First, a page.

Nothing beats a sensational death game, watching an otherwise ordinary group struggle with the horrific scenario of having to kill to stay alive – all kinds of dilemmas ensuing to typical morality. The formula acts as an ideal way to tap into the primal imperative of surviving, and provokes the worst in people as they begin to rationalize killing other ‘participants’. Certainly, the genre has become cemented as a fan favorite due to standouts like Battle Royale, Belko Experiments and Would You Rather?, but there is always room for more (in instances whereas it’s delivered competently). Enter the South African horror/thriller Triggered, a film guaranteed to have its fair share of explosions and friends transformed into enemies, but… does the production nail the essential points of the premise we adore?
What is it About?
“Nine high school friends have a five-year reunion camping in a forest. They all have secrets. Their old science teacher straps a time bomb to each of them. Killing another gives one their time. Last one lives.”
The cast is a pretty stereotypical bunch and the perfect age for being horror, conveying enough unlikable traits to have the audience cheer their demise. However, the production poses a fun guessing game of who is going to survive by subverting expectations – those you would think would turn heel end up being heroic and vice versa. As shallow as the actual drama is, it was refreshing to not just know from the opening 5 minutes who was going to die and in which order, as there is no clear hero and the film is significantly better for such unpredictability. Even if the ending falls flat for viewers, which is likely, it is inarguable that the character arcs are perfectly executed to keep the audience guessing till the end.
Triggered is not a film to f*** around, diving into the brutal fight for survival by several minutes of introducing the cast. Essentially, the film establishes who is in a relationship to give a rough idea of how alliances will form and then victims have at each other. This does result in a lack of character depth, but for audiences who just want to show up and watch some people explode, it is an ideal set up.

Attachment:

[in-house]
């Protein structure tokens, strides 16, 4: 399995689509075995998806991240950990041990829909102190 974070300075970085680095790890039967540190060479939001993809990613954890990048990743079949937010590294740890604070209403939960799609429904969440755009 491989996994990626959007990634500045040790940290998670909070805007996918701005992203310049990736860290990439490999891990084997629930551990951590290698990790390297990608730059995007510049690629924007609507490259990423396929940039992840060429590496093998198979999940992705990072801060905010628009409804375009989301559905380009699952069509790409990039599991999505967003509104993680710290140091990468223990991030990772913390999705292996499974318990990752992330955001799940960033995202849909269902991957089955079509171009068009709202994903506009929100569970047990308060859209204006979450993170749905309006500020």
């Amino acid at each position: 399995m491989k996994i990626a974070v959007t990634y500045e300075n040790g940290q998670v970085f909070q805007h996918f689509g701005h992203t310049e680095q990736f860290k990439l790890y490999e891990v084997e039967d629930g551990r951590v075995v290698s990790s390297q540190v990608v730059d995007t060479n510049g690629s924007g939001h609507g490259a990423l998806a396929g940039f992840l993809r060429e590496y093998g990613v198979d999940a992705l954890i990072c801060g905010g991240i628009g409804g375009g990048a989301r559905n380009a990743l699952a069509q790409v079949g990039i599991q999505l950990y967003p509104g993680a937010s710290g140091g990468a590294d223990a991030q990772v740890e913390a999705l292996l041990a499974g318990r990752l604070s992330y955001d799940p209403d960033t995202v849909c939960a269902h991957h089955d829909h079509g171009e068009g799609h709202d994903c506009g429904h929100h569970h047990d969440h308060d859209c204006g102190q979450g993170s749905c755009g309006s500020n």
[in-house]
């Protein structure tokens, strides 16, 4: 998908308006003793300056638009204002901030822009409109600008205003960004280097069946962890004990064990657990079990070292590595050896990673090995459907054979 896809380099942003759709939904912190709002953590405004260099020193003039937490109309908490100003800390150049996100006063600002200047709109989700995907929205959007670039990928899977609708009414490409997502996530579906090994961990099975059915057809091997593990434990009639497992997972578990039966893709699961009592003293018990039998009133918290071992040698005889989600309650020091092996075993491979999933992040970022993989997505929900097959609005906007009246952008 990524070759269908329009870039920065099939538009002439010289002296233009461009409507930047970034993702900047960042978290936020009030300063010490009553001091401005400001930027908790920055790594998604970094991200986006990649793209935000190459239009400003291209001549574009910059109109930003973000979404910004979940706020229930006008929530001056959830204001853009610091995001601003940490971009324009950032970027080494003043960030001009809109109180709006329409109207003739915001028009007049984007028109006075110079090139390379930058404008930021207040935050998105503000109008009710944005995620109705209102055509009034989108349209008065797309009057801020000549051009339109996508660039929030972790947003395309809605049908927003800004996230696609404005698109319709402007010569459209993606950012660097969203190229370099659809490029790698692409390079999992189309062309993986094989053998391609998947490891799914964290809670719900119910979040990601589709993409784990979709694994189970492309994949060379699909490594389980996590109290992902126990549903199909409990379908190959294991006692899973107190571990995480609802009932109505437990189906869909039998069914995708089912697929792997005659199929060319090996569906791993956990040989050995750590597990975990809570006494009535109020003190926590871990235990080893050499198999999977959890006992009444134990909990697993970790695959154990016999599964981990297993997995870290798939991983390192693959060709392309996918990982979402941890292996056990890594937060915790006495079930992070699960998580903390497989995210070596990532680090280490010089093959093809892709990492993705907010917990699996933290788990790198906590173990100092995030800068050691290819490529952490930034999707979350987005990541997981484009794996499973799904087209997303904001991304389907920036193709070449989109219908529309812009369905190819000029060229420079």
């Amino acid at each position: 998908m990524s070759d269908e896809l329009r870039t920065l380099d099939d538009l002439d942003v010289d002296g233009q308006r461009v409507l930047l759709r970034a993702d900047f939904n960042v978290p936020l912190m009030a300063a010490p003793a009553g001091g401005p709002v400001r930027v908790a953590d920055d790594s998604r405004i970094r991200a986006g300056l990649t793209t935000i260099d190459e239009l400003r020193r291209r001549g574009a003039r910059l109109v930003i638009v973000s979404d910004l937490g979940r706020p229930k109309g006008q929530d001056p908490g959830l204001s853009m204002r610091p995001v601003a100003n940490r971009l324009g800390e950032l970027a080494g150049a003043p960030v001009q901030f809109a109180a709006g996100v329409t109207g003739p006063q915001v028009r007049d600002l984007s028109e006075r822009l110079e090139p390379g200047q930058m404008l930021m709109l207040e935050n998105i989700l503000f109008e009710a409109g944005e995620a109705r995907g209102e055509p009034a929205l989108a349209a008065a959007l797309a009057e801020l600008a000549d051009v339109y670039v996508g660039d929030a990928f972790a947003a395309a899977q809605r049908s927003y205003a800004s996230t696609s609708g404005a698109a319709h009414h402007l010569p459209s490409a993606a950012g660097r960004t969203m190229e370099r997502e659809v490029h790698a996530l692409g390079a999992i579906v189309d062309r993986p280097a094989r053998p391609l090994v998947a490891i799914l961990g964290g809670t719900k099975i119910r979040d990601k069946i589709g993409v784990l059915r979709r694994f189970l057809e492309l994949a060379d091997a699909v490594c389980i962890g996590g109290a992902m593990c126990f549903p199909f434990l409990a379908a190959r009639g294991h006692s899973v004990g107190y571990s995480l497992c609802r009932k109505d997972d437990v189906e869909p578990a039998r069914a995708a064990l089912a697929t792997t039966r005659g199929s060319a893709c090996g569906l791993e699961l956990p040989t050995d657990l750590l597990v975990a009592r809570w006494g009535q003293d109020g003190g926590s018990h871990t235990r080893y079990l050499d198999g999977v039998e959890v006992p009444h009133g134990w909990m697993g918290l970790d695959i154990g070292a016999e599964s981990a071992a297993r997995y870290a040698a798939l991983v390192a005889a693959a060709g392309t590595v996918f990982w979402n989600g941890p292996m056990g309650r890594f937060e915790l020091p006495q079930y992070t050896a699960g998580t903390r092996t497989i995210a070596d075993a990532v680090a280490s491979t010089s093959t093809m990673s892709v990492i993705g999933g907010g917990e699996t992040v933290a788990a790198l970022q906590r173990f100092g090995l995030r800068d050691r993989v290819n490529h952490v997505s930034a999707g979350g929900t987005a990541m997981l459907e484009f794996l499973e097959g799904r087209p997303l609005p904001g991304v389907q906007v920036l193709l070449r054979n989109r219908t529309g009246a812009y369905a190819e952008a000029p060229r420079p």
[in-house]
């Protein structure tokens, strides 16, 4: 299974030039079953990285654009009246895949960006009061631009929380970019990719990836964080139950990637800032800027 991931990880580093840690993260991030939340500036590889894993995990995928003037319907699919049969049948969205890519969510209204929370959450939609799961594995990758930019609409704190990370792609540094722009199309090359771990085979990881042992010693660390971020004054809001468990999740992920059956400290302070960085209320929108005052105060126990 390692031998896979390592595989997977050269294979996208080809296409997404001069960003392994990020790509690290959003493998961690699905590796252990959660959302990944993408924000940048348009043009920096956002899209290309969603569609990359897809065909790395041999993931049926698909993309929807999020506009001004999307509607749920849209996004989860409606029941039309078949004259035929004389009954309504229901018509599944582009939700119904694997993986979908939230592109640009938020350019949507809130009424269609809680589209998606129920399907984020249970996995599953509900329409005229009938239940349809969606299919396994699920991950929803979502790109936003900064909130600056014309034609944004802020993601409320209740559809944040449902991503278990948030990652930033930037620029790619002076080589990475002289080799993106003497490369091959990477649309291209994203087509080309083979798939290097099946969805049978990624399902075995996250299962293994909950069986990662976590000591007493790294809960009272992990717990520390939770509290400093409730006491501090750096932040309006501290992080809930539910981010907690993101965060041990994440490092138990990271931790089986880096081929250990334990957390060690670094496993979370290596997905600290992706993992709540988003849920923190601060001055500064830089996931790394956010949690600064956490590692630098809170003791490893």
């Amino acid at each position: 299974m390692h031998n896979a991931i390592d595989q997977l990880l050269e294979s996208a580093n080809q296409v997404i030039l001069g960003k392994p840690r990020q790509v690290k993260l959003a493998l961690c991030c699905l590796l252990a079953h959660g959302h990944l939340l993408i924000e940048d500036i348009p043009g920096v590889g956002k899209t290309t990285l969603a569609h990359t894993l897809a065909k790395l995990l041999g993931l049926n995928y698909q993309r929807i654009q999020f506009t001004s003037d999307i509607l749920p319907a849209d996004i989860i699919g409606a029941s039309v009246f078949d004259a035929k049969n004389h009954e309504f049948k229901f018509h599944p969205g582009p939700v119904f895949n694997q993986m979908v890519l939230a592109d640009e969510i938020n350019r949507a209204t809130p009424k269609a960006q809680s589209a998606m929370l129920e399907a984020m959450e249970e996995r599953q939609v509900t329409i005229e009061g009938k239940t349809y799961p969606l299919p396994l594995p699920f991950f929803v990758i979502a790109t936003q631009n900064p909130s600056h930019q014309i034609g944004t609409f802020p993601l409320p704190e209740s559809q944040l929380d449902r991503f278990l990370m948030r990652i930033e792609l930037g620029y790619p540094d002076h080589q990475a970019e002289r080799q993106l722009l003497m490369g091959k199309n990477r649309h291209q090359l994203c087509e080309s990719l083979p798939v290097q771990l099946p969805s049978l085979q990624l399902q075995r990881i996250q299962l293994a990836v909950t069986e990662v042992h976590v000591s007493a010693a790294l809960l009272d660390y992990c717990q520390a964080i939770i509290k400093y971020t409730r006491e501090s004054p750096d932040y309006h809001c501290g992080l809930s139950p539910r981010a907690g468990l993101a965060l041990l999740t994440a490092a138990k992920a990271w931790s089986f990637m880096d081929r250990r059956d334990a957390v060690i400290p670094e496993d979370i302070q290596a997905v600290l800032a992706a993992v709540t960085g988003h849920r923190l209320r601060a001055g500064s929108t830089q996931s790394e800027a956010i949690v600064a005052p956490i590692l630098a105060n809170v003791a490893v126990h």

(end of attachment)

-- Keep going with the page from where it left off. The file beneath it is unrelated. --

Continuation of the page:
Hitting those dark comedic notes, the film humor will be hit or miss for audiences. Undeniably crass and low-brow (the longest running gag being about herpes), the comedic styling is juvenile at best. Personally, and the reason this exists as a positive, I enjoyed the comedic timing and crude nature of the jokes as I had already committed to accepting the absurdness of the situation. However, I would not be surprised if other fans hated the approach – interjecting comedy into the narrative.
What Does Not Work?
Triggered tries to hide its budget by night shooting and fails in execution; not only does a the bulk of gorey goodness become obscured, but the general aesthetic is unpleasant. This is more notable in one-on-one fights, with limbs being crushed or fists thrown, where the impact of the violence consequently becomes dulled due to not being able to discern the damage being inflicted. Arguably, being able to see the rough edges would have been preferable to obscuring them altogether.
There is a definite lack of depth by the production, and little reason to come back for any rewatch. As a ‘death game’, the experience is fulfilling, but Triggered is far from being representative of the mini-genre at its best. Ultimately, the film is serviceable and does just enough to keep the audience engaged but little to make a lasting impression – it is a fun one-off viewing experience.
Where Did We Watch It?
Triggered is not ever going to make anyone’s ‘best of’ list, it is a simple set-up and execution that lacks depth or polish. However, the film does scratch that itch of the thrills that come with death games, and the narrative is really light and digestible. Essentially, it is a perfect popcorn flick and an ideal way to kill an evening with like minded friends who like talking over a film or completists of death game structured films.
Greetings, My name is Adam and I am from Canada.
My love for all things bizarre came at a young age, as boredom in a small town lead me down a rabbit hole of obscure film, music, tv and literature. I have carried these fascinations with and turned it into a passion for writing, sharing and discussing the various arts.
My area of expertise, if there was one, would be geared towards Asian horror with a particular interest in film and manga. However, if it is odd, disturbing or trashy I probably heard of it or can at least pretend I have in conversation.
Thank you for taking the time to read my work, I always look to grow both as a writer and fan. I truly appreciate anyone willing to come along for the journey and share their passions in turn.